• medicines known as immunosuppressants
such as ciclosporin and tacrolimus (used to
dampen down your immune response)
• medicines known as selective serotonin
reuptake inhibitors (SSRIs), used for the
treatment of depression
• antibiotics called quinolones such as
ciprofloxacin
• aminoglycosides (a type of antibiotic)
• mifepristone, lithium
• any other Ibuprofen preparations, such as
those you can buy without a prescription
• any other anti-inflammatory pain killer,
including aspirin
• cholestyramine (a drug used to lower
cholesterol)
• medicines known as sulphonylureas such as
glibenclamide (used to treat diabetes)
• voriconazole or fluconazole (types of antifungal drugs)
• gingko biloba herbal medicine (there is a
chance you may bleed more easily if you are
taking this with Ibuprofen)

Driving and Using Machines
Ibuprofen may make you feel dizzy or drowsy. If
the tablets affect you in this way do not drive,
operate machinery or do anything that requires
you to be alert.
Pregnancy and breast-feeding
Ibuprofen belongs to a group of medicine which
may impair fertility in women. This effect is
reversible upon stopping the medicine. The use
of Ibuprofen whilst pregnant or breast feeding
should be avoided. Ibuprofen should not be used
in the last three months of pregnancy and should
only be taken in the first six months of
pregnancy on the advice of your doctor.
Ibuprofen Tablets contains sucrose
If you have been told by your doctor that you
have an intolerance to some sugars, contact your
doctor before taking this medicine as it contains
sucrose.

IBUPROFEN 400MG PIL- P :IBUPROFEN 400MG PIL

3. How to take Ibuprofen

Always take Ibuprofen Tablets exactly as
described in this leaflet or as your doctor or
pharmacist has told you. Check with your doctor or
pharmacist or nurse if you are not sure.
Adults, the elderly and children 12 years
and over: 1 tablet to be taken up to 3 times daily
with or after food. Do not take more than 3 tablets
in 24 hours. Leave at least 4 hours between each
dose.
Do not give to children under the age of 12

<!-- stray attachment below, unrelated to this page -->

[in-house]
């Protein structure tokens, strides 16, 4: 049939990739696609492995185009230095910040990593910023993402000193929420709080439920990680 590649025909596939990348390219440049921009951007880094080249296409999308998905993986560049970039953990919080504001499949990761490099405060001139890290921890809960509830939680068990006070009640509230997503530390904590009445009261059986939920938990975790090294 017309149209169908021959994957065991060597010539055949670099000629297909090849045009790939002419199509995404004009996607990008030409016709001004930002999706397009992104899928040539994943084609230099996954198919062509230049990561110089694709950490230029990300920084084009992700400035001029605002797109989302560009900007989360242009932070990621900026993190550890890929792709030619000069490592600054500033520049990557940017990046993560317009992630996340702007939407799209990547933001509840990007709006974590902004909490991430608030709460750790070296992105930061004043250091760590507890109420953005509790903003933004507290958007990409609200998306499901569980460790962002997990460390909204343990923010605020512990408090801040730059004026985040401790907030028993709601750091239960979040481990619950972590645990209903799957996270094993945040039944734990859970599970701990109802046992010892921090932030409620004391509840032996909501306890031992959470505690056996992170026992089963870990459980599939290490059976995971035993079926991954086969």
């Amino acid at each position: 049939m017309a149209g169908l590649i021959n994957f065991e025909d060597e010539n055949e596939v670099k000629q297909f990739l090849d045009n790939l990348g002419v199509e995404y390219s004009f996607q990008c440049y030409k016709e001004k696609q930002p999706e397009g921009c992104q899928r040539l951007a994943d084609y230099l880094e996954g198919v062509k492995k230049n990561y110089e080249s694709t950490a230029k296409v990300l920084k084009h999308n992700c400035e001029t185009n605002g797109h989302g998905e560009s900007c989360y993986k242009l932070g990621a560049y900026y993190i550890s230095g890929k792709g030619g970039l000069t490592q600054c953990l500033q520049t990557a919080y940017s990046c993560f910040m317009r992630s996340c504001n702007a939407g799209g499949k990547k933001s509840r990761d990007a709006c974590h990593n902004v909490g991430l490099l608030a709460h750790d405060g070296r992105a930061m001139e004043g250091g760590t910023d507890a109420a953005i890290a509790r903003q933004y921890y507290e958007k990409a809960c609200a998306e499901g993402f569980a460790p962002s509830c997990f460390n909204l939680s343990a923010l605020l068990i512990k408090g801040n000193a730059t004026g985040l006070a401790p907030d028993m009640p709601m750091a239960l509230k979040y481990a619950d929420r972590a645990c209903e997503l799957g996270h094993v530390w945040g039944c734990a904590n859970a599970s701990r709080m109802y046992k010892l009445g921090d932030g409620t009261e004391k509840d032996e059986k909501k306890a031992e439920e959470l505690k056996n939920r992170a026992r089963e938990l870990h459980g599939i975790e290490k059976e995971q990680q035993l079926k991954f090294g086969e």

years.
This product is intended for short term use only.
You should take the lowest dose for the shortest
time necessary to relieve your symptoms. You
should not take these tablets for longer than 10
days unless your doctor tells you to. If symptoms
persist or worsen consult your doctor.
If you take more tablets than you should
If you take too many tablets, contact your doctor
or hospital immediately. Bring any remaining
tablets with you to show the doctor.
Symptoms of overdose: Include headache,
drowsiness, low blood pressure and sickness.
If you forget to take a dose
If you forget to take a dose, take as soon as you
remember, unless it is almost time for your next
dose. If it is, do not take the missed dose at all.
Never double up on a dose to make up for the
one you have missed.

4. Possible side effects

Like all medicines, your medicine can cause side
effects, although not everybody gets them. The
following side effects are very rare (less than 1 in
10,000 people) but if you experience any of the
effects then STOP TAKING this medicine
immediately and contact your doctor or
pharmacist.
• Severe allergic reactions: symptoms could
include faster heart rate, swelling of the face,
tongue and throat.
• Severe skin reactions (Steven’s JohnsonSyndrome, toxic epidermal necrolysis):
symptoms could include blistering of the
skin, mouth, eyes and genitals. Skin rash,
easy bruising or bleeding from the skin or
nose.
• Peptic ulceration or perforation: symptoms
could include severe abdominal pain,
indigestion, heartburn, feeling sick, vomiting
blood (or liquid with what looks like coffee
grounds), blood in the faeces (stools/
motions) or passing black tarry stools.
• Inflammation of the brain lining:
symptoms could include stiff neck, severe
headache, feeling or being sick, fever or